WASHINGTON - The future of American health care is up for a vote on Thursday, with the House of Representatives expected to act on the GOP's bill to replace Obamacare.

The legislation would have big consequences in North Dakota, Minnesota and around the country. While House is set to vote on a newly amended version of the American Health Care Act - released Monday - estimates on a similar, earlier version were that 14 million fewer people would have coverage in 2018 if the bill were passed, with that number at 24 million fewer people by 2026. That draft would also have cut federal deficits by $337 billion in the coming decade.

Rep. Kevin Cramer, R-N.D., said he plans to vote for the bill, though he couldn't vouch for any 11th-hour changes that might crop up before a Thursday vote.

"Doing nothing is absolutely not an option," Cramer said, criticizing Obamacare's impact on insurance around the country. "We have heard hundreds of stories from people on skyrocketing premiums."

Rep. Collin Peterson of Minnesota is a no vote, according to his office, leaving the Red River Valley's House members apparently split. A spokeswoman for Peterson said the bill does not fix high premiums and deductibles.

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The bill's impact on health care would be complicated. The new bill would shift nationwide policy from a model catering to income inequality to a system of subsidies that increase with age, according to health experts. The GOP plan would begin to roll back expanded Medicaid coverage beginning in 2020 by reducing federal funding for new patients or those with a lapse in participation. And it would replace the individual mandate that imposes a tax penalty on people without insurance with a premium increase for those who go too long without insurance.

Brad Gibbens is the deputy director of the Center for Rural Health at the University of North Dakota. He said that tens of thousands of North Dakotans have received insurance through Obamacare's individual marketplace and Medicaid expansion. And that funding expansion, he added, is all the more important because it helps drive revenues for rural hospital systems.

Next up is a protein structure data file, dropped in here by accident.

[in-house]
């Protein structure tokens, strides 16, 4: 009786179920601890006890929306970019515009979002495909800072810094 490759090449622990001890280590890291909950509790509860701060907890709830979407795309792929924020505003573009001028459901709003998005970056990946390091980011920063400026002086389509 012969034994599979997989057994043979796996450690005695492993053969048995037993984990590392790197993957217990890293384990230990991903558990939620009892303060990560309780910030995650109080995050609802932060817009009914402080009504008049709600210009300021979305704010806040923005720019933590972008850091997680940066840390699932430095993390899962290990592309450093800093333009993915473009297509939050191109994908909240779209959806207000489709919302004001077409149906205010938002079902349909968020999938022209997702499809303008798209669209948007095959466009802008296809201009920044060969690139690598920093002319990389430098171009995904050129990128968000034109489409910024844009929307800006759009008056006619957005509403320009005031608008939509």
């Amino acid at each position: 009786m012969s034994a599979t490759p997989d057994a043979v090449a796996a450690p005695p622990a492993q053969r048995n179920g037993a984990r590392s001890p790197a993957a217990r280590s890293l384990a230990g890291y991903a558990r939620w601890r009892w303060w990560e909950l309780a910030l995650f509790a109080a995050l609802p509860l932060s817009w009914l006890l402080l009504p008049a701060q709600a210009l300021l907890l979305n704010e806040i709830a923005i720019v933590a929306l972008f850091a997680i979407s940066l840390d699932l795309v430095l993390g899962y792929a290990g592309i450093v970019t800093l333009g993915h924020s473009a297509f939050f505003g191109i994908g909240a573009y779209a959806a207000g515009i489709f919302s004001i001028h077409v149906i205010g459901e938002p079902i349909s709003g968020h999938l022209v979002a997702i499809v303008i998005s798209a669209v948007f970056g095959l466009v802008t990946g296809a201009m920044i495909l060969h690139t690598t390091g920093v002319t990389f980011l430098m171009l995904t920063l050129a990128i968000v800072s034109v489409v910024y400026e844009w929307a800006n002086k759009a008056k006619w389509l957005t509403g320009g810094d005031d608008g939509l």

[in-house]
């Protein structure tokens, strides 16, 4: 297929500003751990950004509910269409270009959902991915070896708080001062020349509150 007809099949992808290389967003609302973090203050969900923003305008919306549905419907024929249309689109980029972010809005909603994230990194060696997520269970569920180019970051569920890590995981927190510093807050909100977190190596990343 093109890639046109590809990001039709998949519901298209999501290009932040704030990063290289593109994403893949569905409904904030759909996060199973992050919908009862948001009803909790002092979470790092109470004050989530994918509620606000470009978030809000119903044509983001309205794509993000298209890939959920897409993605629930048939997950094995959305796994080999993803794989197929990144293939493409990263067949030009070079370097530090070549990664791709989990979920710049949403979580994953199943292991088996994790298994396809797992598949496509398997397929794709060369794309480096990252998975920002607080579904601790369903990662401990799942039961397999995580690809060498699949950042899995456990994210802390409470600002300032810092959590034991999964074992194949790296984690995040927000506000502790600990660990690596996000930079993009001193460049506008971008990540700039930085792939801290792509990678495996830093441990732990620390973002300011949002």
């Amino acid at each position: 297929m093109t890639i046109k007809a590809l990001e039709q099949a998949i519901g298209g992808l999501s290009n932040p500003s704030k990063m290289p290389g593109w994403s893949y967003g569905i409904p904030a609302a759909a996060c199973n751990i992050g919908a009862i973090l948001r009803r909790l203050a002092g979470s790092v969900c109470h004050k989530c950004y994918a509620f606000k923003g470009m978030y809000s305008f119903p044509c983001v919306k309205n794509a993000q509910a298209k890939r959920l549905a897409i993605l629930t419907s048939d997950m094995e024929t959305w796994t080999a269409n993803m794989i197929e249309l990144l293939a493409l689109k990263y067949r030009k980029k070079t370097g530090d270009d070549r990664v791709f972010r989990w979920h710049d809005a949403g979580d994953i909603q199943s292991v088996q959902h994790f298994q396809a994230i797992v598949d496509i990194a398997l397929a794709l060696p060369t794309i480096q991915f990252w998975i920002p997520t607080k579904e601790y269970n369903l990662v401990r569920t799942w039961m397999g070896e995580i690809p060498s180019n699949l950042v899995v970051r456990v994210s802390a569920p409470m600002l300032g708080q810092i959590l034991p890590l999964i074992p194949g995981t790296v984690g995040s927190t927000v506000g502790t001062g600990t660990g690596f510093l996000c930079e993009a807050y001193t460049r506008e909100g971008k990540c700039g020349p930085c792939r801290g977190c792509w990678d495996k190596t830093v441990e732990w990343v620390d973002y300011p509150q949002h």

"I think the winners and losers - I'd say the winner for this (are) if you're young and healthy," he said. "And losers might be if you're older and lower income and have a lot of health conditions."

Cramer pointed out that the House has moved to address that earlier this week, with $75 billion allotted to tax credits that could be crafted by the Senate following House passage, with further funding made available to help the kinds of elderly patients who might need it.

Both North Dakota and Minnesota have seen health care reshaped significantly by Obamacare. Gibbens said 40,000 North Dakotans have acquired health insurance using provisions of the law, and the North Dakota Legislature is currently considering extending the state's Medicaid expansions into the next biennium. A paper co-authored by Lynn Blewett, a professor of health policy at the University of Minnesota, indicates that the number of uninsured Minnesotans dropped by 200,000 between 2013 and 2015.

Blewett said in a Tuesday phone interview that health care's current entrapment in a kind of political tennis match between partisan interests is bad in the long run.

"Honestly, it's not good for the country," she said, remarking on the detriment of the significant changes states would have to juggle to accommodate a new health care policy. "It's just untenable for the long term to do policy this way."

Gibbens said the GOP will have to walk a fine line to get anything passed, and it's not clear if they can do it at all. As of press time, the bill appeared to lack the votes to pass in the House.

But even if it does clear a first vote, it's not obvious if it could still succeed.

"I think a lot of the politics of this - you first have to get it through the House, and the House is a more conservative institution," Gibbens said of amendments to the bill. "But then the question becomes, do you lose more moderate Republicans in the Senate because of those changes?"

That was part of Cramer's concern. He said he's not even sure if the bill can pass the House or if there will even be a vote because what he called some colleagues' attempt to make "the perfect the enemy of the good."

"I think for Republicans, this is a Waterloo moment, because this is going to determine whether we can be a governing party or if we're going to be a party of no and opposition," Cramer said.